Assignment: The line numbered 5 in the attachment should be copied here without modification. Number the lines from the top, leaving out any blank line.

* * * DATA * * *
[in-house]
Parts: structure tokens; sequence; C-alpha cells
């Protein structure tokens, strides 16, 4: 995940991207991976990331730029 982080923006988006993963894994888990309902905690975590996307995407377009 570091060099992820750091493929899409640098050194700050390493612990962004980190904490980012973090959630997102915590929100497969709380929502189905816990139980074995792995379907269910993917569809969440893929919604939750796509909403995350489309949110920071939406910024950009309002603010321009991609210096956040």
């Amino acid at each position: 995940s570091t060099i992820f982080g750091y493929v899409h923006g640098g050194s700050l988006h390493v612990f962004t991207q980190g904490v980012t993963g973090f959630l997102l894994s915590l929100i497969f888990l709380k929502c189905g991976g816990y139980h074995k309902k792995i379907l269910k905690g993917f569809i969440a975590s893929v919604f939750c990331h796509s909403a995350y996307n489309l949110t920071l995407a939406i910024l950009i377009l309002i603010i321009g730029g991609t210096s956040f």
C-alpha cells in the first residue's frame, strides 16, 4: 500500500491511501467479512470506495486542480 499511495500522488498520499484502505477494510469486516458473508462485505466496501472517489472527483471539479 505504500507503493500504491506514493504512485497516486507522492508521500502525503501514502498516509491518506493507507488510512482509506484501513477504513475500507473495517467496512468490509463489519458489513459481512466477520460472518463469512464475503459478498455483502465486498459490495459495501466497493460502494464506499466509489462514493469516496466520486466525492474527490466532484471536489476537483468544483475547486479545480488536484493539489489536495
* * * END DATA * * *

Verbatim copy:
C-alpha cells in the first residue's frame, strides 16, 4: 500500500491511501467479512470506495486542480 499511495500522488498520499484502505477494510469486516458473508462485505466496501472517489472527483471539479 505504500507503493500504491506514493504512485497516486507522492508521500502525503501514502498516509491518506493507507488510512482509506484501513477504513475500507473495517467496512468490509463489519458489513459481512466477520460472518463469512464475503459478498455483502465486498459490495459495501466497493460502494464506499466509489462514493469516496466520486466525492474527490466532484471536489476537483468544483475547486479545480488536484493539489489536495